$100 - Then and Now

Discussion in 'United States Stamps' started by Molokai, Jan 30, 2018.

  1. Molokai

    Molokai Moderator Moderator

    This is a Scott #PR125 Newspaper & Periodical stamp from the late 19th C. I've explained how these were used in another post here on StampExchange.


    The stamp itself is unremarkable - it catalogues for $65.00 but I bought this one for $7.50 because of a nasty thin. Without the thin, it might go for all of $20.00 as it is nicely centered and the colour is somewhat brighter than here appears. (En Passant, there must still be quite a few collectors of N & Ps as the bidding on most items is quite robust on eBay.)

    But it got me to thinking (which is often dangerous!) about the value of $100.00 then-and-now. The best calculation I have is that $100.00 in 1895 would be just shy of $3000.00 today, anno domini 2018. I purchase and sell a lot of books, so I know $3000.00 media mail would ship quite a few boxes of books! I wonder how many newspapers this $100 stamp would have mailed back in 1895?
    Last edited: Jan 30, 2018
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  2. Hochstrasse

    Hochstrasse Moderator Moderator

    The last rate I could find (from a Linn's link) was initiated in 1885 and was 1c a pound so a $100 stamp would pay for a lot of pounds!
    Makanudo and Molokai like this.
  3. Molokai

    Molokai Moderator Moderator

    Indeed! Today, media post looks like the lowest rate is about $0.43/lb. If a penny then is $0.30 now, about a 50% increase? Still, the $100 stamp did send a lot of newspapers!
    Makanudo likes this.
  4. DonSellos

    DonSellos Moderator Moderator


    How did the PO handle usage of these stamps. Was it similar to postage dues for large mailers? i.e., the stamps in the appropriate amount were affixed to a sheet of paper and canceled and handed back to the mailer.

    Are the newspaper and periodical stamps readily available in used condition?

  5. Molokai

    Molokai Moderator Moderator

    Hi, Don - The first issues of 1865 the stamps were affixed to the parcel. Legitimate used copies of them are quite rare; they were typically destroyed when the parcel was opened. Doc Pepper runs a census on them. Later issues postage was paid by the mailer the stamps were cancelled and affixed to a receipt book held by the post office and later forwarded to Washington to be recorded and destroyed. But quite a few of both cancelled and unused (with a couple of exceptions not for sale to the public) got to collectors. George Sloane proffered that the N & Ps were the most complicated of U.S. stamps - even more so than the Washington-Franklins. I did a short piece on the N & Ps with a biblio here sometime last year. I am writing my own guide to them to help sort it all out in my mind!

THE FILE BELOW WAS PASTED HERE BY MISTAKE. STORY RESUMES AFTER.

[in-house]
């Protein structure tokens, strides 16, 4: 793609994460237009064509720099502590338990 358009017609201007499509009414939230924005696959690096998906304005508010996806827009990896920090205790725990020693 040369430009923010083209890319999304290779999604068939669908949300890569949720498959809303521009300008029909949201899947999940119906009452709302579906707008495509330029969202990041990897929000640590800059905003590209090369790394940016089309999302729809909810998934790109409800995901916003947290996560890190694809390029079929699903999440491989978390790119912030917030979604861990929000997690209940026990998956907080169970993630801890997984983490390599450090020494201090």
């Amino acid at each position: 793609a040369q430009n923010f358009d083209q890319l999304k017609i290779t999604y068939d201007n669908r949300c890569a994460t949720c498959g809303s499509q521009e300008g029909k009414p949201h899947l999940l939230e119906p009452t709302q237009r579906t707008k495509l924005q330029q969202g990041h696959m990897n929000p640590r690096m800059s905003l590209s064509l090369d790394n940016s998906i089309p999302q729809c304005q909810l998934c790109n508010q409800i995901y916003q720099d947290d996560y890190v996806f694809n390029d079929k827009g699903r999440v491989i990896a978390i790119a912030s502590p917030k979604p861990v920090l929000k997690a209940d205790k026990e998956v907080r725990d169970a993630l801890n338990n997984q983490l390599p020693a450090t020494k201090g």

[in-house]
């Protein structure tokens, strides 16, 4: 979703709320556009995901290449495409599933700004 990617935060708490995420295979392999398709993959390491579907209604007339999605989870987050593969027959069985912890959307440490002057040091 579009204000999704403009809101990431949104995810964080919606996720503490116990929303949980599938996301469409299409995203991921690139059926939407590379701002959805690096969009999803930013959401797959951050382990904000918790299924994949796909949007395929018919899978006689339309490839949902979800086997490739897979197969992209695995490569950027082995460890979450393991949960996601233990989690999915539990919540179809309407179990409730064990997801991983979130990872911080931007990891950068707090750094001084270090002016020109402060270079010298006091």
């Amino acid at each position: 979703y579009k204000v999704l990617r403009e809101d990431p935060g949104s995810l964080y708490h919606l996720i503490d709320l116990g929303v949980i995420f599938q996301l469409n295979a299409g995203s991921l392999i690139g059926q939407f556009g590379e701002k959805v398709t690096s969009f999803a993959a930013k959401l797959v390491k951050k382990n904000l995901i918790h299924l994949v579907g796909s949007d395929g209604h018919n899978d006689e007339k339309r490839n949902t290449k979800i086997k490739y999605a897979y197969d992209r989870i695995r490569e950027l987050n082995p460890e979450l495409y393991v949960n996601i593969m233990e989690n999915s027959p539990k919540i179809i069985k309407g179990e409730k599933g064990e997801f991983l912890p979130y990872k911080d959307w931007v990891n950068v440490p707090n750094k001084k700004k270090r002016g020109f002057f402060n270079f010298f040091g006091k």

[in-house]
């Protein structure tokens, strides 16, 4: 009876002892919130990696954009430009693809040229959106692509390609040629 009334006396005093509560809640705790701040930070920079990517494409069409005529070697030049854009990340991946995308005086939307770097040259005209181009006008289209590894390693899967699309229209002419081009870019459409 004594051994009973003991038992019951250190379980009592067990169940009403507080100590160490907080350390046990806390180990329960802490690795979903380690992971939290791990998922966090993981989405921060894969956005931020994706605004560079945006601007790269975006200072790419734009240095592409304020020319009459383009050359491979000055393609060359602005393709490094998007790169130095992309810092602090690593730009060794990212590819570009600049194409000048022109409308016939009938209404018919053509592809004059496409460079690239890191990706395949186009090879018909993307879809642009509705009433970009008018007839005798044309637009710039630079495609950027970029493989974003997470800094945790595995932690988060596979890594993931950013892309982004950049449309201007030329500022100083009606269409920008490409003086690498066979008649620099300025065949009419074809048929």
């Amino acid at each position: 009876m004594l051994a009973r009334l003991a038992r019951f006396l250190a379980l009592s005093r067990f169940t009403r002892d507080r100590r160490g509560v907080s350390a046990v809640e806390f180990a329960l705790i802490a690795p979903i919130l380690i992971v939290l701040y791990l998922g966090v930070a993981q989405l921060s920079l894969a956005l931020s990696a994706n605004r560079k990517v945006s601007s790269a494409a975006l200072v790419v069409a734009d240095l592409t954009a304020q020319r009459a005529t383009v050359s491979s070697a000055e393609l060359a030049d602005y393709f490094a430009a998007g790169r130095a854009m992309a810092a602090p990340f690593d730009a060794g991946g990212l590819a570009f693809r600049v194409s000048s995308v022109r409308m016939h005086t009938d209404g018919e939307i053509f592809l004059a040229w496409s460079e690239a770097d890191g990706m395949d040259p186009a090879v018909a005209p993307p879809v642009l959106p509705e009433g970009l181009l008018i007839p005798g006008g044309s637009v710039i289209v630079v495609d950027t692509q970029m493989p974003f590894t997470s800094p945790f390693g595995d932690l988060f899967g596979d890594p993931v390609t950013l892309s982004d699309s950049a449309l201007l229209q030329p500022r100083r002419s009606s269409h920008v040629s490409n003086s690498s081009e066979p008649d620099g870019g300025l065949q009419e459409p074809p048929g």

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  6. Werner Salentin

    Werner Salentin Well-Known Member

    Hallo Molokai,
    do you have any idea why the 1895/97 Newspaper Stamps are
    so cheap ? Were they sold for less than face-value ?
  7. Molokai

    Molokai Moderator Moderator

    I think generally they are in line with other U.S. issues of the period. It appears a sound VF goes for around 35% Scott. There are obviously less of them available than some other issues, but also less demand. (Although, the small group of those who do collect them can be very aggressive bidders on the more HTF items.) There are two of the earlier reprints for which records show only one or two sold to the public.

    They are almost twice the size of a typical U.S. issue, so you do get more for your money. ;)
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  8. Werner Salentin

    Werner Salentin Well-Known Member

    I don´t think you are right.The stamp has a face of $ 100.-,but a
    Scott-value of $ 65.-.All other US-stamps,very much those of the
    19th century,including all earliar newspaper-stamps,are worth
    very much more than face.
    The higher values of 1895/97 newspaper stamps are the only
    US stamps what are valued not much over,or in the case of the
    $ 100.- - value even lower than face-value.
    Strange to me is also the note in Scott,that the reprints are
    "virtually indistinguishable" from the earliar printings.
    Michel gives seperate prices for the reprints and states,that the
    reprints have slightly different colours (than the originals) and
    have a clean white gum.
    So my best guess still is,that the stamps were sold for less than
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